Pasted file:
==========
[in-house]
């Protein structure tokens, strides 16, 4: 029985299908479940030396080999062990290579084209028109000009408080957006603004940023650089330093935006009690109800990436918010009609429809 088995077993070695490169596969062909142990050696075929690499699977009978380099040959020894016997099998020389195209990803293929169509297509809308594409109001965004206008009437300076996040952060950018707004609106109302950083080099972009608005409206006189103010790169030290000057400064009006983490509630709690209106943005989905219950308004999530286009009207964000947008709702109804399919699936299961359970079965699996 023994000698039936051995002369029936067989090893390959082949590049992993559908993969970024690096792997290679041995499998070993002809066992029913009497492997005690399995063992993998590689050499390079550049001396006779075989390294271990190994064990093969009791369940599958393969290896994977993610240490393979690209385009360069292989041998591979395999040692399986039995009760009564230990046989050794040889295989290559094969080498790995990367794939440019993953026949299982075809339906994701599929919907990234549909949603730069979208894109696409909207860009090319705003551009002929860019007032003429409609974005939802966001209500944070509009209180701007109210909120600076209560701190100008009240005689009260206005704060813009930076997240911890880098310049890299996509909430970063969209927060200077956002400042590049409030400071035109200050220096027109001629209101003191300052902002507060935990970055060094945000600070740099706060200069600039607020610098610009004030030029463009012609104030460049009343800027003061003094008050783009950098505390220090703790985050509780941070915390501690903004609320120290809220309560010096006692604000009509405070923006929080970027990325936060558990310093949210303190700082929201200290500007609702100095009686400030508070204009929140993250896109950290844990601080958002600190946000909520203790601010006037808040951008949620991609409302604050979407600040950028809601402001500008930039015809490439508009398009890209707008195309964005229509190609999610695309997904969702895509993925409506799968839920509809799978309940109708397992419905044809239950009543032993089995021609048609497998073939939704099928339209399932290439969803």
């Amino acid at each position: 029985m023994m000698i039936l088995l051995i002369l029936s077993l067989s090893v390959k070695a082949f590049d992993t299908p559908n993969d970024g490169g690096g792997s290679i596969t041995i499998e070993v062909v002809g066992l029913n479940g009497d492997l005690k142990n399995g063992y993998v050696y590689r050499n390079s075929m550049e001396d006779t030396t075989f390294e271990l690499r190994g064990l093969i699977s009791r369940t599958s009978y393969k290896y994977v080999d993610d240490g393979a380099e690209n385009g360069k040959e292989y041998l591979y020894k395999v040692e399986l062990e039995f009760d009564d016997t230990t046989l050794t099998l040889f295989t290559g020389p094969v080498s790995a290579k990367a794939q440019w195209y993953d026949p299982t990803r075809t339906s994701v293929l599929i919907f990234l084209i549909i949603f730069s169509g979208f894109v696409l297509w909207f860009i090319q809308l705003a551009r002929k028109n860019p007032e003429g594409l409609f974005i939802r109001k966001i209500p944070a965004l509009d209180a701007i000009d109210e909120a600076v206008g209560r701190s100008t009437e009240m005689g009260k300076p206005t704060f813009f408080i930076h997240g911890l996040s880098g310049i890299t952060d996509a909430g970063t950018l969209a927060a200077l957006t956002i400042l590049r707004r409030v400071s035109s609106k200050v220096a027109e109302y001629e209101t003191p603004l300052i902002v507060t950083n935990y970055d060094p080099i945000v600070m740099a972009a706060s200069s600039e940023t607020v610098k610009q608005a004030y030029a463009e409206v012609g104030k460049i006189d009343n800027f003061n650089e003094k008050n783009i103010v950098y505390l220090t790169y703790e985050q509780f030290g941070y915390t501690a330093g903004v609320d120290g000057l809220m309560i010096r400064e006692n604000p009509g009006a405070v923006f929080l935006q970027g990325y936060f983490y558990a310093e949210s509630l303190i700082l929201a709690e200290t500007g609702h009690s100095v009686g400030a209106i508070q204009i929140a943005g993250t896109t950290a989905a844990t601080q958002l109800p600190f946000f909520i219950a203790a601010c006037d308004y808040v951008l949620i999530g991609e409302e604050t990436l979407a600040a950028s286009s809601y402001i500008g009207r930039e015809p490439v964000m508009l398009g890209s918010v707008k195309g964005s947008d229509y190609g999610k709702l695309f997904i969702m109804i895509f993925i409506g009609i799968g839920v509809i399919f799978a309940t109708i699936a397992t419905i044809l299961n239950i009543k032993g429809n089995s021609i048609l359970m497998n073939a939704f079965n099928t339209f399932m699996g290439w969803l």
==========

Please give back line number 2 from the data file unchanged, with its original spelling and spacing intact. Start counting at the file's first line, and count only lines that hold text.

């Protein structure tokens, strides 16, 4: 029985299908479940030396080999062990290579084209028109000009408080957006603004940023650089330093935006009690109800990436918010009609429809 088995077993070695490169596969062909142990050696075929690499699977009978380099040959020894016997099998020389195209990803293929169509297509809308594409109001965004206008009437300076996040952060950018707004609106109302950083080099972009608005409206006189103010790169030290000057400064009006983490509630709690209106943005989905219950308004999530286009009207964000947008709702109804399919699936299961359970079965699996 023994000698039936051995002369029936067989090893390959082949590049992993559908993969970024690096792997290679041995499998070993002809066992029913009497492997005690399995063992993998590689050499390079550049001396006779075989390294271990190994064990093969009791369940599958393969290896994977993610240490393979690209385009360069292989041998591979395999040692399986039995009760009564230990046989050794040889295989290559094969080498790995990367794939440019993953026949299982075809339906994701599929919907990234549909949603730069979208894109696409909207860009090319705003551009002929860019007032003429409609974005939802966001209500944070509009209180701007109210909120600076209560701190100008009240005689009260206005704060813009930076997240911890880098310049890299996509909430970063969209927060200077956002400042590049409030400071035109200050220096027109001629209101003191300052902002507060935990970055060094945000600070740099706060200069600039607020610098610009004030030029463009012609104030460049009343800027003061003094008050783009950098505390220090703790985050509780941070915390501690903004609320120290809220309560010096006692604000009509405070923006929080970027990325936060558990310093949210303190700082929201200290500007609702100095009686400030508070204009929140993250896109950290844990601080958002600190946000909520203790601010006037808040951008949620991609409302604050979407600040950028809601402001500008930039015809490439508009398009890209707008195309964005229509190609999610695309997904969702895509993925409506799968839920509809799978309940109708397992419905044809239950009543032993089995021609048609497998073939939704099928339209399932290439969803």